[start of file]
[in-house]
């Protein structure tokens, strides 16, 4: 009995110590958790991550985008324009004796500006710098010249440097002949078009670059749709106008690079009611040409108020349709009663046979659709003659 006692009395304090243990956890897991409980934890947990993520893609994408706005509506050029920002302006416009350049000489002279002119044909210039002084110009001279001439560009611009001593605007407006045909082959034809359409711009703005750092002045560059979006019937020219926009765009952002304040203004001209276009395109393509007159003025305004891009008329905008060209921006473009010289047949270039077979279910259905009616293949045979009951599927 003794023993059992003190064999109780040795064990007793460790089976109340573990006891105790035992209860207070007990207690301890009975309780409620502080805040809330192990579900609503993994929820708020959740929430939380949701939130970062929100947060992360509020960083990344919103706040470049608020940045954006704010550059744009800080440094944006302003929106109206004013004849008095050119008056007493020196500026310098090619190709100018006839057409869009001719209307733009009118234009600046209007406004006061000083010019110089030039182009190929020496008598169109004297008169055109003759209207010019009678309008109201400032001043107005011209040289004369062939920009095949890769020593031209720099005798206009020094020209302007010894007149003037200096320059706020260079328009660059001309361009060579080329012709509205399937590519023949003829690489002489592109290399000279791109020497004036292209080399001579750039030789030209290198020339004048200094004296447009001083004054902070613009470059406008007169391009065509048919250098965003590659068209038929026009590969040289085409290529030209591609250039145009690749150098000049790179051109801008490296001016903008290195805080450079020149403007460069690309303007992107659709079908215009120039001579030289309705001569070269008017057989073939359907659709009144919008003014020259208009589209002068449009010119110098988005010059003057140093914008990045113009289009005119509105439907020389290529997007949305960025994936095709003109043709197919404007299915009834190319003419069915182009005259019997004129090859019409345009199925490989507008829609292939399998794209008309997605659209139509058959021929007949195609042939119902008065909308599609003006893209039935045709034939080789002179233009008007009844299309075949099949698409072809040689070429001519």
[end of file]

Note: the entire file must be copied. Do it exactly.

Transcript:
[in-house]
């Protein structure tokens, strides 16, 4: 009995110590958790991550985008324009004796500006710098010249440097002949078009670059749709106008690079009611040409108020349709009663046979659709003659 006692009395304090243990956890897991409980934890947990993520893609994408706005509506050029920002302006416009350049000489002279002119044909210039002084110009001279001439560009611009001593605007407006045909082959034809359409711009703005750092002045560059979006019937020219926009765009952002304040203004001209276009395109393509007159003025305004891009008329905008060209921006473009010289047949270039077979279910259905009616293949045979009951599927 003794023993059992003190064999109780040795064990007793460790089976109340573990006891105790035992209860207070007990207690301890009975309780409620502080805040809330192990579900609503993994929820708020959740929430939380949701939130970062929100947060992360509020960083990344919103706040470049608020940045954006704010550059744009800080440094944006302003929106109206004013004849008095050119008056007493020196500026310098090619190709100018006839057409869009001719209307733009009118234009600046209007406004006061000083010019110089030039182009190929020496008598169109004297008169055109003759209207010019009678309008109201400032001043107005011209040289004369062939920009095949890769020593031209720099005798206009020094020209302007010894007149003037200096320059706020260079328009660059001309361009060579080329012709509205399937590519023949003829690489002489592109290399000279791109020497004036292209080399001579750039030789030209290198020339004048200094004296447009001083004054902070613009470059406008007169391009065509048919250098965003590659068209038929026009590969040289085409290529030209591609250039145009690749150098000049790179051109801008490296001016903008290195805080450079020149403007460069690309303007992107659709079908215009120039001579030289309705001569070269008017057989073939359907659709009144919008003014020259208009589209002068449009010119110098988005010059003057140093914008990045113009289009005119509105439907020389290529997007949305960025994936095709003109043709197919404007299915009834190319003419069915182009005259019997004129090859019409345009199925490989507008829609292939399998794209008309997605659209139509058959021929007949195609042939119902008065909308599609003006893209039935045709034939080789002179233009008007009844299309075949099949698409072809040689070429001519």